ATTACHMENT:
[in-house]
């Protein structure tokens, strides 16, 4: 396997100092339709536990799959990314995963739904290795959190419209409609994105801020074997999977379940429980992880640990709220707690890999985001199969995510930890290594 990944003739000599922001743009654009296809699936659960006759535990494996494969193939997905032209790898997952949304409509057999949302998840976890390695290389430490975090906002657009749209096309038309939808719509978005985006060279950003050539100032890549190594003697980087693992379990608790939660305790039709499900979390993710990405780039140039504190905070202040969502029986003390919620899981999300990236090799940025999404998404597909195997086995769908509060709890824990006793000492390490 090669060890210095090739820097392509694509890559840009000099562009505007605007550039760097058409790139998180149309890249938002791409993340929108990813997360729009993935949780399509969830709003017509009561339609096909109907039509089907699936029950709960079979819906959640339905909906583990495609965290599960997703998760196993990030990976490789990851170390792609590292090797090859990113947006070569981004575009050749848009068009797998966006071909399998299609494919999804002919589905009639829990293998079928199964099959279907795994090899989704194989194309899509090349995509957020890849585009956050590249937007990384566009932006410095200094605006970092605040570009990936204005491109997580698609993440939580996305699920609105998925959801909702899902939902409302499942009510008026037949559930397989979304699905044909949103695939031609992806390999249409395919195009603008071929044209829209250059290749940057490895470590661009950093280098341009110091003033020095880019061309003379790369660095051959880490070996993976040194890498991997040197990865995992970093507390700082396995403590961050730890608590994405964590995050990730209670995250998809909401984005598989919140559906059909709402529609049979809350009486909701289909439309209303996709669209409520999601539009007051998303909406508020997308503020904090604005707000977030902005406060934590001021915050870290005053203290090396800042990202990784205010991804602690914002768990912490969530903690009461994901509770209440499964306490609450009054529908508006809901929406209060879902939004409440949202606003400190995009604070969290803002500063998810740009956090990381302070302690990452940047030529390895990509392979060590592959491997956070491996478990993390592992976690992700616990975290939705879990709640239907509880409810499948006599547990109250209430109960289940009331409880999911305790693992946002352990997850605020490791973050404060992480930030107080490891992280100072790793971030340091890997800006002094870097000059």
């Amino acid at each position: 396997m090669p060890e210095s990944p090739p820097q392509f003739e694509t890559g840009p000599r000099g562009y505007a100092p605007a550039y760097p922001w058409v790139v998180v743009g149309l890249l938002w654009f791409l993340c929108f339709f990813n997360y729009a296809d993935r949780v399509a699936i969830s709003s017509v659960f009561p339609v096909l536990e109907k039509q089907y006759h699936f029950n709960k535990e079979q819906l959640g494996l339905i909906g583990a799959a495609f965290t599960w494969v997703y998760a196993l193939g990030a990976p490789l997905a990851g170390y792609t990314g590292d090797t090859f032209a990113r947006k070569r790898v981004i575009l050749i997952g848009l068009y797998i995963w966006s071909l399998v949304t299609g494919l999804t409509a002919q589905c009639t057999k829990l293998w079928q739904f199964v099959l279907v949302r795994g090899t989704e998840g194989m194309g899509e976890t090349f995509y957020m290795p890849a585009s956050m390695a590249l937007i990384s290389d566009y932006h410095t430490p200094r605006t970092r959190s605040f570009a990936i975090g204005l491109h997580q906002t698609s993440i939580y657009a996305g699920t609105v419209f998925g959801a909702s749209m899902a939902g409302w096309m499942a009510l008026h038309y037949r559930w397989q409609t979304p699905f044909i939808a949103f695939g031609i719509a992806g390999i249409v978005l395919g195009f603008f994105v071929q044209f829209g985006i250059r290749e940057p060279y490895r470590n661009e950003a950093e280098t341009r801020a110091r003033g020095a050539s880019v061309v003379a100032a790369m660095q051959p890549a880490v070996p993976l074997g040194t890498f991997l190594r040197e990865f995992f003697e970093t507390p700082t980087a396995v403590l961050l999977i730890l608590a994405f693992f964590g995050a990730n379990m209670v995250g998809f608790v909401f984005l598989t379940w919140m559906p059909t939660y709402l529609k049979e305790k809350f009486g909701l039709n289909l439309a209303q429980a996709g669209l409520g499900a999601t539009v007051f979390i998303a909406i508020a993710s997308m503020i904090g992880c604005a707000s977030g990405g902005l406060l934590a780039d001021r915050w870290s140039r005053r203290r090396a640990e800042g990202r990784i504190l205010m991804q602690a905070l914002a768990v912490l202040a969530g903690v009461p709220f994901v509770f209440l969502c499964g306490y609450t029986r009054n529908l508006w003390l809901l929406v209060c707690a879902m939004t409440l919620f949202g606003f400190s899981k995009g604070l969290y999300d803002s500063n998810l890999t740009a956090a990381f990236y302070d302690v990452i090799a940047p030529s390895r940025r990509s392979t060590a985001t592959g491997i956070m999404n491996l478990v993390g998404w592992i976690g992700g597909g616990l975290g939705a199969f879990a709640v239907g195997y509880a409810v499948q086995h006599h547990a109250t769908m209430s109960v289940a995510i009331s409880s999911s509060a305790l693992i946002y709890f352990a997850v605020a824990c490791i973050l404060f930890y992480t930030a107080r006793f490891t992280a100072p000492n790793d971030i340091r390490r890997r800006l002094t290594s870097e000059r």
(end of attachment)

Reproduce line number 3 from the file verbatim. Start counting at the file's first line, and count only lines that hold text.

């Amino acid at each position: 396997m090669p060890e210095s990944p090739p820097q392509f003739e694509t890559g840009p000599r000099g562009y505007a100092p605007a550039y760097p922001w058409v790139v998180v743009g149309l890249l938002w654009f791409l993340c929108f339709f990813n997360y729009a296809d993935r949780v399509a699936i969830s709003s017509v659960f009561p339609v096909l536990e109907k039509q089907y006759h699936f029950n709960k535990e079979q819906l959640g494996l339905i909906g583990a799959a495609f965290t599960w494969v997703y998760a196993l193939g990030a990976p490789l997905a990851g170390y792609t990314g590292d090797t090859f032209a990113r947006k070569r790898v981004i575009l050749i997952g848009l068009y797998i995963w966006s071909l399998v949304t299609g494919l999804t409509a002919q589905c009639t057999k829990l293998w079928q739904f199964v099959l279907v949302r795994g090899t989704e998840g194989m194309g899509e976890t090349f995509y957020m290795p890849a585009s956050m390695a590249l937007i990384s290389d566009y932006h410095t430490p200094r605006t970092r959190s605040f570009a990936i975090g204005l491109h997580q906002t698609s993440i939580y657009a996305g699920t609105v419209f998925g959801a909702s749209m899902a939902g409302w096309m499942a009510l008026h038309y037949r559930w397989q409609t979304p699905f044909i939808a949103f695939g031609i719509a992806g390999i249409v978005l395919g195009f603008f994105v071929q044209f829209g985006i250059r290749e940057p060279y490895r470590n661009e950003a950093e280098t341009r801020a110091r003033g020095a050539s880019v061309v003379a100032a790369m660095q051959p890549a880490v070996p993976l074997g040194t890498f991997l190594r040197e990865f995992f003697e970093t507390p700082t980087a396995v403590l961050l999977i730890l608590a994405f693992f964590g995050a990730n379990m209670v995250g998809f608790v909401f984005l598989t379940w919140m559906p059909t939660y709402l529609k049979e305790k809350f009486g909701l039709n289909l439309a209303q429980a996709g669209l409520g499900a999601t539009v007051f979390i998303a909406i508020a993710s997308m503020i904090g992880c604005a707000s977030g990405g902005l406060l934590a780039d001021r915050w870290s140039r005053r203290r090396a640990e800042g990202r990784i504190l205010m991804q602690a905070l914002a768990v912490l202040a969530g903690v009461p709220f994901v509770f209440l969502c499964g306490y609450t029986r009054n529908l508006w003390l809901l929406v209060c707690a879902m939004t409440l919620f949202g606003f400190s899981k995009g604070l969290y999300d803002s500063n998810l890999t740009a956090a990381f990236y302070d302690v990452i090799a940047p030529s390895r940025r990509s392979t060590a985001t592959g491997i956070m999404n491996l478990v993390g998404w592992i976690g992700g597909g616990l975290g939705a199969f879990a709640v239907g195997y509880a409810v499948q086995h006599h547990a109250t769908m209430s109960v289940a995510i009331s409880s999911s509060a305790l693992i946002y709890f352990a997850v605020a824990c490791i973050l404060f930890y992480t930030a107080r006793f490891t992280a100072p000492n790793d971030i340091r390490r890997r800006l002094t290594s870097e000059r």